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Creating an Integrated E-commerce Strategy

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In this sample chapter, author Robert Plant considers a more systematic examination of the strategic factors involved in the process of e-strategy in order to better understand its process.
This sample chapter is taken from eCommerce: Formulation of Strategy .

Chapter 1 considered some of the issues that underlie e-commerce strategy formulation and noted that the strategy employed will vary depending upon

  • The nature of the organization-born on the net or move to the net

  • The nature of the product-service based, manufacturing, or mixed

  • The online model the organization wishes to adopt-B2C, B2B, and so forth

In order to understand the process of e-commerce strategy better, a more systematic examination of the strategic factors involved has to be considered. To do this we'll use a model, which with modification can ultimately be utilized across the differing portal environments such as B2C and B2B.

Seven Dimensions of an E-commerce Strategy

The e-commerce strategy of over 40 leading U.S. and European organizations has been closely examined for this book. They represent a variety of industry sectors ranging from manufacturing to service; whose origins range from the most established and traditional of blue chip companies to born-on-the-net start-ups; with revenues ranging from $1 million to over $100 billion; in groups we could label e-commerce leaders to those we could label laggards. It became clear that the differentiation between those companies that have a successful e-commerce strategy and those that do not is a function of achieving balance among seven major factors (see Figure 2.1):

  • Four positional factors

    1. Technology

    2. Service

    3. Market

    4. Brand

  • Three bonding factors

    1. Leadership

    2. Infrastructure

    3. Organizational learning

It can be argued that the model in Figure 2.1 can be applied to all forms of organization in the traditional industrial and service sectors. This is in fact true, and it is an intentional component of the model's construction. The model is based upon the understanding that all organizations need to continuously address these seven issues, whether they are traditional organizations addressing an investment decision regarding the deployment of a new technology required to speed up a production line, a specialized financial services company on Wall Street determining its ability to operate in the electronic market, or a company born on the Internet that needs to assess its branding. Organizations will always be adjusting their strategies to meet the changing environment in which they operate, and the model aims at assisting executives in understanding the importance and weighting that need to be applied to each factor. However, the model is especially applicable to assisting the needs of e-commerce strategists and is applied to that domain throughout this book. The model is flexible enough that it can be used by giant traditional organizations in their e-strategy formulation processes as they move to the Net, just as it aims to meets the needs of start-up entrepreneurs looking at defining their marketspace and e-strategy from scratch. Furthermore, the nature of the model allows an organization to map its strategy onto any form of vendor-client relationship, whether that relationship is between two businesses, a business and a customer, or any other entity. The basic building blocks are consistent in their structure once the target relationship is determined. For example, should an organization be in a vertical B2G relationship, the dimensions of strategy formulation are no different from those of a B2B relationship. The decisions still involve branding, service levels, marketspace, and technology, but the balance and focus of their interactions change. For example, branding may be less of an issue in a B2G environment than in a B2B environment. However, global fulfillment and the ability to satisfy the agency's service levels may be more of an issue. Thus the aim is to present a flexible framework for e-strategists that facilitates their gaining an understanding of the interactions of the environment within which they are to operate and then developing a successful counterstrategy for their organizational entity.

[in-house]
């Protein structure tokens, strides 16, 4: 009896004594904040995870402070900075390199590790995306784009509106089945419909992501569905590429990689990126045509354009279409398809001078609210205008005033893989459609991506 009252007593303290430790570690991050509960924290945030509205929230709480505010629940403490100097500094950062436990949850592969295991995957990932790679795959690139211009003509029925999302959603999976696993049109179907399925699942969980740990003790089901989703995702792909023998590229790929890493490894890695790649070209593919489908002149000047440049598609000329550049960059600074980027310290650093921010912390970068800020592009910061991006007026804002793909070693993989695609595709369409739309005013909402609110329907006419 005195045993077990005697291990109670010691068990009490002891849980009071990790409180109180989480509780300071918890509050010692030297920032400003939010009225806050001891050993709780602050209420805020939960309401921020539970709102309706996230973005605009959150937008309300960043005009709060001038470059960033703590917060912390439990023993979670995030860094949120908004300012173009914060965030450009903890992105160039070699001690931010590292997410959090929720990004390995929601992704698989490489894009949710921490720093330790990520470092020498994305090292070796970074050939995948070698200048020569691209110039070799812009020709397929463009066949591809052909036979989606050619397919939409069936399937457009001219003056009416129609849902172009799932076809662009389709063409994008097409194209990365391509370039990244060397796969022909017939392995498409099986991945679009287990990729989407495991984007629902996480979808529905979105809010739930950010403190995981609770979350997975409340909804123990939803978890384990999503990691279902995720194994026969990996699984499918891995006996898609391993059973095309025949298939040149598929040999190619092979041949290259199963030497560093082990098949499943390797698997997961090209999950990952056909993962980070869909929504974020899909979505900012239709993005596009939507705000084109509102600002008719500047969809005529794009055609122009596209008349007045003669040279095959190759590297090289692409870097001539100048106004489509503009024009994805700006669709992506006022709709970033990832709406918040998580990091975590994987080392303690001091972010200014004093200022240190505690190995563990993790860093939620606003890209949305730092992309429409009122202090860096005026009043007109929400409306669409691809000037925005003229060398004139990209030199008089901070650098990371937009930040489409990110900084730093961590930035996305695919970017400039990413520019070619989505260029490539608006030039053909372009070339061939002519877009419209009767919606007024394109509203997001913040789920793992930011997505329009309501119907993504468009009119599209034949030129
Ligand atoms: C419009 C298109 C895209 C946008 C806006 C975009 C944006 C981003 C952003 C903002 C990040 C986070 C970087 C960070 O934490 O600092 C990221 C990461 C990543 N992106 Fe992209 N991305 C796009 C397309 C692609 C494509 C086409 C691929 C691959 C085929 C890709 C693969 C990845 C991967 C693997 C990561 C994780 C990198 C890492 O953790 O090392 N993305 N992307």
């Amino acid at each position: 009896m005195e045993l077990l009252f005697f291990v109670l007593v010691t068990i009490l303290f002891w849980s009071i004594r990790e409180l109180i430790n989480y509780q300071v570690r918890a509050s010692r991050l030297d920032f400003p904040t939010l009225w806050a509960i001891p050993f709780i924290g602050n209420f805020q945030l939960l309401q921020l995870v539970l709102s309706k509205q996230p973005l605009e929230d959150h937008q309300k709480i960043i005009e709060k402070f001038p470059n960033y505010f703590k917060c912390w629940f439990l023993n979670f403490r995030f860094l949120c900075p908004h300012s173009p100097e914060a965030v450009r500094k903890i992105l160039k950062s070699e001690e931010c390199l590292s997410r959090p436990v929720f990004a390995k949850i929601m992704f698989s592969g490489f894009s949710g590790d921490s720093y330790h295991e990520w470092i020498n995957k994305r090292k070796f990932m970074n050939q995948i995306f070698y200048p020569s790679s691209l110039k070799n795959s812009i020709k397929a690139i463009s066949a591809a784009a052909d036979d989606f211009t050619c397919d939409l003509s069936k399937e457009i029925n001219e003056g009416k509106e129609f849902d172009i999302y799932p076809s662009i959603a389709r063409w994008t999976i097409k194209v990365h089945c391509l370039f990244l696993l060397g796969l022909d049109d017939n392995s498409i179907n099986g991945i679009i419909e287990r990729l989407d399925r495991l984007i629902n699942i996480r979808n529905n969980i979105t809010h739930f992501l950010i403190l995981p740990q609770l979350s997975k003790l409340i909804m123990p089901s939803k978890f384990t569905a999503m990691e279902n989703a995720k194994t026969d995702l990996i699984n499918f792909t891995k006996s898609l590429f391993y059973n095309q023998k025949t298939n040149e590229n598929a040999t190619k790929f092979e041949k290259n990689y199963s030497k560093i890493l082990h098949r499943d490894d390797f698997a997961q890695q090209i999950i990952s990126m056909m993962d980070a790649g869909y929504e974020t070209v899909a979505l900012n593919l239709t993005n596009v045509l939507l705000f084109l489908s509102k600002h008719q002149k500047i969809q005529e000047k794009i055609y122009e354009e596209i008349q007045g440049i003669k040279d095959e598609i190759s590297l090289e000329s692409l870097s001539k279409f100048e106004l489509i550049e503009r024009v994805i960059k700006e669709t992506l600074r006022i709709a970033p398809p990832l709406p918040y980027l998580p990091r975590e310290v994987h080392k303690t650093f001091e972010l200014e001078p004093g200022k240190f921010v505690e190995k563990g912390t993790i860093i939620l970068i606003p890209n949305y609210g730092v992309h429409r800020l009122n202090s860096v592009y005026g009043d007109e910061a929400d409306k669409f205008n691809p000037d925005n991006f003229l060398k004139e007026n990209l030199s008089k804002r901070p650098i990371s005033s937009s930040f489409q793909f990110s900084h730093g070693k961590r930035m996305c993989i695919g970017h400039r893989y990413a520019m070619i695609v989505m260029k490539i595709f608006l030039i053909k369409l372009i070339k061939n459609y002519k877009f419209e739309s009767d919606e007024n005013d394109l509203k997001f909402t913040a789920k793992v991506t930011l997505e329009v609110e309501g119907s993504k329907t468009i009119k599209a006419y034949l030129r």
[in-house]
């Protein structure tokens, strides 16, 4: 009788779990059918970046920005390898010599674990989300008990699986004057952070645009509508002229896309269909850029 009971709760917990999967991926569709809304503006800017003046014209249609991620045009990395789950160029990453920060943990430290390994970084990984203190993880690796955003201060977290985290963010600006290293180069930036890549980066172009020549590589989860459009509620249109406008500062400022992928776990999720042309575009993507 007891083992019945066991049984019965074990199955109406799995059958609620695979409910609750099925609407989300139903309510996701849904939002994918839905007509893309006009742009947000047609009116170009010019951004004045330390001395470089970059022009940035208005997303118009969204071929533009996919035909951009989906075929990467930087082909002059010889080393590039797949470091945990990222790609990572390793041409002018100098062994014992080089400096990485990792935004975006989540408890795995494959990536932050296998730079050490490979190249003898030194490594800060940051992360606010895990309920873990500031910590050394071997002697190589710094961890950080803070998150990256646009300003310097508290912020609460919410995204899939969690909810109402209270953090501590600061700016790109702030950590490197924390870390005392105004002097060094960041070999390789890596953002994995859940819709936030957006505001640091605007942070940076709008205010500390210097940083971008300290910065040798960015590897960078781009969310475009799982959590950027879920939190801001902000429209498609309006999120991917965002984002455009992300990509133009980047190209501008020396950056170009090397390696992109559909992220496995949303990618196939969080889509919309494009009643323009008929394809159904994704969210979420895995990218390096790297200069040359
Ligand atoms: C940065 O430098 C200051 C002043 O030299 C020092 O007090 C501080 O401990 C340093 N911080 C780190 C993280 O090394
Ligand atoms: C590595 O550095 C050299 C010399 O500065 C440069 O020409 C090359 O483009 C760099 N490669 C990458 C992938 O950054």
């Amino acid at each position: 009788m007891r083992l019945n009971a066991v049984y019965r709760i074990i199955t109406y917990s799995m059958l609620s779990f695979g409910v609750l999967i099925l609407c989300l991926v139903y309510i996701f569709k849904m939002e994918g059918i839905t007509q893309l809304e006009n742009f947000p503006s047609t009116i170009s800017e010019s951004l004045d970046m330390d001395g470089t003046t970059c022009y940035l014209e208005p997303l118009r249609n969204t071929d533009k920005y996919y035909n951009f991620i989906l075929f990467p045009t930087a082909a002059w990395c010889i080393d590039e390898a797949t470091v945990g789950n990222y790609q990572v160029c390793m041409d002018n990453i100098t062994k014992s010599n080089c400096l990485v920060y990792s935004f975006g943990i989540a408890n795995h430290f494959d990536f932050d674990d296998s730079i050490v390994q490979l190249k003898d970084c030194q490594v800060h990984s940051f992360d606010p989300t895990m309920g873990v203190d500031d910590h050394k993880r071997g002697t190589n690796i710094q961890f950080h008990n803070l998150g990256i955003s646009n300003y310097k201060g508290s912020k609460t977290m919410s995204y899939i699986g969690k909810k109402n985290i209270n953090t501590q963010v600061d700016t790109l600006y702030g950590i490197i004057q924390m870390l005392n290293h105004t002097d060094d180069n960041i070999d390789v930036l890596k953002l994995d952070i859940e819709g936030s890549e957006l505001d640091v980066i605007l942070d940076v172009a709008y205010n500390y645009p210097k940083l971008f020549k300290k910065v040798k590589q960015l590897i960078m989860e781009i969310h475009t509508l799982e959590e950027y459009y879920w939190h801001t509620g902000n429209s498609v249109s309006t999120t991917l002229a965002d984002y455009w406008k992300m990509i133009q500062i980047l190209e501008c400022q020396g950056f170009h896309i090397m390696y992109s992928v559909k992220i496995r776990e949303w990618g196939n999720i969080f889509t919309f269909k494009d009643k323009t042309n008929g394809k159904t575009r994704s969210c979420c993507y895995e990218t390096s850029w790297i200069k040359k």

First let's consider the bonding factors of leadership, infrastructure, and organizational learning. This will enable us to understand both their importance as foundations upon which an organization's e-commerce strategy is based and as a springboard from which all development emanates. This will pave the way to consideration of the four focal points around which a balanced strategy is created: technology, brand, market, and service. Each of these areas presents complex and intricate issues of its own, compounded through the need to achieve a balanced, integrated solution overall-a complete analysis is presented in subsequent chapters. Finally, in order to show how the strategy works in action, we step through a real-world case study of Royal Caribbean International Cruise Lines and its successful online e-commerce strategy through the lenses of this model.

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